At the same time, he strengthened the role of the Pharaoh. Dominic Montserrat, analyzing the various versions of the hymns to the Aten, argues that all versions of the hymns focus on the king; he suggests that the real innovation is to redefine the relationship of god and king in a way that benefited Akhenaten, quoting a statement of Egyptologist John Baines: "Amarna religion was a religion of god and king, or even of king first and then god".[12][13]

Initially, Akhenaten presented Aten to the Egyptian people as a variant of the familiar supreme deity Amun-Ra (itself the result of an earlier rise to prominence of the cult of Amun, resulting in Amun becoming merged with the sun god Ra), in an attempt to put his ideas in a familiar religious context. 'Aten' is the name given to the solar disc, and the god's full title on boundary steles of the new capital was "Ra-Horus, who rejoices in the horizon in his name of the light which is in the sun disc".

However, in the ninth year of his reign, Akhenaten declared a more radical version of his new religion by declaring Aten not merely the supreme god but the only god, and Akhenaten as the son of Aten was the only intermediary between the Aten and his people.[14] He ordered the defacing of Amun's temples throughout Egypt. Key features of Atenism included a ban on idols and other images of the Aten, with the exception of a rayed solar disc in which the rays, commonly depicted as ending in hands, appear to represent the unseen spirit of Aten. Later still, even this was done away with.[15][16]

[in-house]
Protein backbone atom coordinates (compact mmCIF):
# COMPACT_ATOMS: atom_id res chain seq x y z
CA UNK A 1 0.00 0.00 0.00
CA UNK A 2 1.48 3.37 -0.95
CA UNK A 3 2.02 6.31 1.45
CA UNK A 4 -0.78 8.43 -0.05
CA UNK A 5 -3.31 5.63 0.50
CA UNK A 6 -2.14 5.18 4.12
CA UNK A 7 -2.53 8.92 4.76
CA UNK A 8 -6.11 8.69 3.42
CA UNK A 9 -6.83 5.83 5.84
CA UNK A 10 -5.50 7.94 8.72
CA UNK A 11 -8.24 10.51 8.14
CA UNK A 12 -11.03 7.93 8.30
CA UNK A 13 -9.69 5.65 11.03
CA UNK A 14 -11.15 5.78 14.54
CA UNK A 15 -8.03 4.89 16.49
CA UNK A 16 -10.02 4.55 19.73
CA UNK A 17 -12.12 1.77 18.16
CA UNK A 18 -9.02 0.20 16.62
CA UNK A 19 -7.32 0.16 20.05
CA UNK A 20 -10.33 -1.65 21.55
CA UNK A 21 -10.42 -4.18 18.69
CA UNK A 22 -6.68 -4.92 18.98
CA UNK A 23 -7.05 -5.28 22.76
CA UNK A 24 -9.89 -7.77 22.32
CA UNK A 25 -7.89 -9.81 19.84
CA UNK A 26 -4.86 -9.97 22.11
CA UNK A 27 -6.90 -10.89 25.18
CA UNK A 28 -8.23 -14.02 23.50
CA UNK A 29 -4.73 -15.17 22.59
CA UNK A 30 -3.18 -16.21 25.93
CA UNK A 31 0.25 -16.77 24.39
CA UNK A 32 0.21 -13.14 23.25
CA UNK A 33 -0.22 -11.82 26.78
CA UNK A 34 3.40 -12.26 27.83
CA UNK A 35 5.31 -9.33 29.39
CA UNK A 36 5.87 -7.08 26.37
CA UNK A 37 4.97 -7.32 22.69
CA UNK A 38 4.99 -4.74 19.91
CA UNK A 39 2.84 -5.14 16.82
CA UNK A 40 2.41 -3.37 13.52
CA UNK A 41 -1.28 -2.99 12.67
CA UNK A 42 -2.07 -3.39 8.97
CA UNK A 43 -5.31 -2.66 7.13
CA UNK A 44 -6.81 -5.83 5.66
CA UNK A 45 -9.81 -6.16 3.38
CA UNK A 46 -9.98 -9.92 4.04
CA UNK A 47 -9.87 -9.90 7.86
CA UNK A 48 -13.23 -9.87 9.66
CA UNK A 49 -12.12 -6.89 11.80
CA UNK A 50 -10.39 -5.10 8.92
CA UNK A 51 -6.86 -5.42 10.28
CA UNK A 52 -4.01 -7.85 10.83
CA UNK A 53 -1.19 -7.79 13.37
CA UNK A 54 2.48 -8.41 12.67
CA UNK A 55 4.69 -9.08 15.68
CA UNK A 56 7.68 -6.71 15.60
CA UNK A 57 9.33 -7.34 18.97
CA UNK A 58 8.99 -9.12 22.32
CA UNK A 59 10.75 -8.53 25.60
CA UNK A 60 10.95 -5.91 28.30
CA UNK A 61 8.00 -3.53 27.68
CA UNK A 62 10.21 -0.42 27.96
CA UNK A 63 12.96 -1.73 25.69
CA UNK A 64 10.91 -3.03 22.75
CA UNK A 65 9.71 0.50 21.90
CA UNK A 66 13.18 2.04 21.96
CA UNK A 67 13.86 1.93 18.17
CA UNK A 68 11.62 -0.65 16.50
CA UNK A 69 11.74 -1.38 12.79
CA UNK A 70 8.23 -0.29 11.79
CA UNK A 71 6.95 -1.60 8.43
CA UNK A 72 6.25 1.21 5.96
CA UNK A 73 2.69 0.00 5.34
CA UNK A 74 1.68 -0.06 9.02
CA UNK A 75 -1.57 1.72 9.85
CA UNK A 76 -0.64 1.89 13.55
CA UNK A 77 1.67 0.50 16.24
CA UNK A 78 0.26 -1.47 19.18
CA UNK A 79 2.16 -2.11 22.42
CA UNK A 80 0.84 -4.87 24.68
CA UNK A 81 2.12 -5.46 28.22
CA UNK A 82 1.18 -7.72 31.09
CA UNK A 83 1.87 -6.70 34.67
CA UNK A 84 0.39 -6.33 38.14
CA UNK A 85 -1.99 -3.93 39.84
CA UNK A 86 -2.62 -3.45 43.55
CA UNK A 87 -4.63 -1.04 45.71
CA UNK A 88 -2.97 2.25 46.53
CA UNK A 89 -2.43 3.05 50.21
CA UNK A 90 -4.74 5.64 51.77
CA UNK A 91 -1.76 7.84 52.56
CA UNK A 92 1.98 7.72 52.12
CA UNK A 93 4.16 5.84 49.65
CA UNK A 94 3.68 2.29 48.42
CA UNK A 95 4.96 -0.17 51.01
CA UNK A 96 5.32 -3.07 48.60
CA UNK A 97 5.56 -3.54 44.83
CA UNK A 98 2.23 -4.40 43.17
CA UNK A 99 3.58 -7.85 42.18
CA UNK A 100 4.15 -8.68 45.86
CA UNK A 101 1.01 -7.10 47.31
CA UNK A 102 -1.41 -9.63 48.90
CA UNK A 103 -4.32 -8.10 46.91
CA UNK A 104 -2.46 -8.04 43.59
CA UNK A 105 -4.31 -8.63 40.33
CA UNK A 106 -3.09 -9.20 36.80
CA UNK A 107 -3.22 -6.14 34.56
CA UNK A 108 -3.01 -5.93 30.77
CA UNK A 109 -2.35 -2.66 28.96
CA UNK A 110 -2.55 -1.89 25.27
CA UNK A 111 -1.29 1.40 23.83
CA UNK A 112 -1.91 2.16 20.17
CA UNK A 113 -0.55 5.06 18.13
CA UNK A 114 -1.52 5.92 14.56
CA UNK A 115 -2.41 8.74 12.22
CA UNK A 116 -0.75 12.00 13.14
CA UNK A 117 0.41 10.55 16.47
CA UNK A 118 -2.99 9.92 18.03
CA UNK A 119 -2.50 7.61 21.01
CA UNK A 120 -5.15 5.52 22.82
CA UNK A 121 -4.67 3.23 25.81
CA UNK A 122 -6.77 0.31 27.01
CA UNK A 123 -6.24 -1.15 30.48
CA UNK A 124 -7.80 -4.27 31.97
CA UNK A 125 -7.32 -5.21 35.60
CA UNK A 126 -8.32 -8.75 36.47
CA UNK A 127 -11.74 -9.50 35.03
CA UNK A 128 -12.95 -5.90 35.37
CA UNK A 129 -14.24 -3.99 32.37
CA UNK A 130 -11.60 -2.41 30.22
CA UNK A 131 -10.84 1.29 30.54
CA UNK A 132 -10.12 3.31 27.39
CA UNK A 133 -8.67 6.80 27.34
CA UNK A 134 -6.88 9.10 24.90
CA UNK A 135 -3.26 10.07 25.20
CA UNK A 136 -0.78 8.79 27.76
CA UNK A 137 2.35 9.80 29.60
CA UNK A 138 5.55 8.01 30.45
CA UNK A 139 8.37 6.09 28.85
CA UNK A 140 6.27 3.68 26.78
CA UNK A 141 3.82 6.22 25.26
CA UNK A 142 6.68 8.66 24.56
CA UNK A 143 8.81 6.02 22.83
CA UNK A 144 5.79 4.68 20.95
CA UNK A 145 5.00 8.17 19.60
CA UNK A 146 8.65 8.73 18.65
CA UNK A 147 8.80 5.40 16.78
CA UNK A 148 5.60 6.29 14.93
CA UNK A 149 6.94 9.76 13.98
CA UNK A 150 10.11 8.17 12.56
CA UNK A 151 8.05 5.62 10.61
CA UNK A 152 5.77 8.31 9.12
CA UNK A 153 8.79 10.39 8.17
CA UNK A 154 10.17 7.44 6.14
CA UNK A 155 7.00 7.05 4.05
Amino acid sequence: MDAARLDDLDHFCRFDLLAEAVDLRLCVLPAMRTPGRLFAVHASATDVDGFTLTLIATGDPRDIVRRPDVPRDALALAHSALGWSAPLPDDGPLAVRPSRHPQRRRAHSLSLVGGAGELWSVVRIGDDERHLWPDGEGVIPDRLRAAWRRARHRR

Amarna art

Main article: Amarna art

Relief depicting Akhenaten and Nefertiti with three of their daughters under the rays of Aten.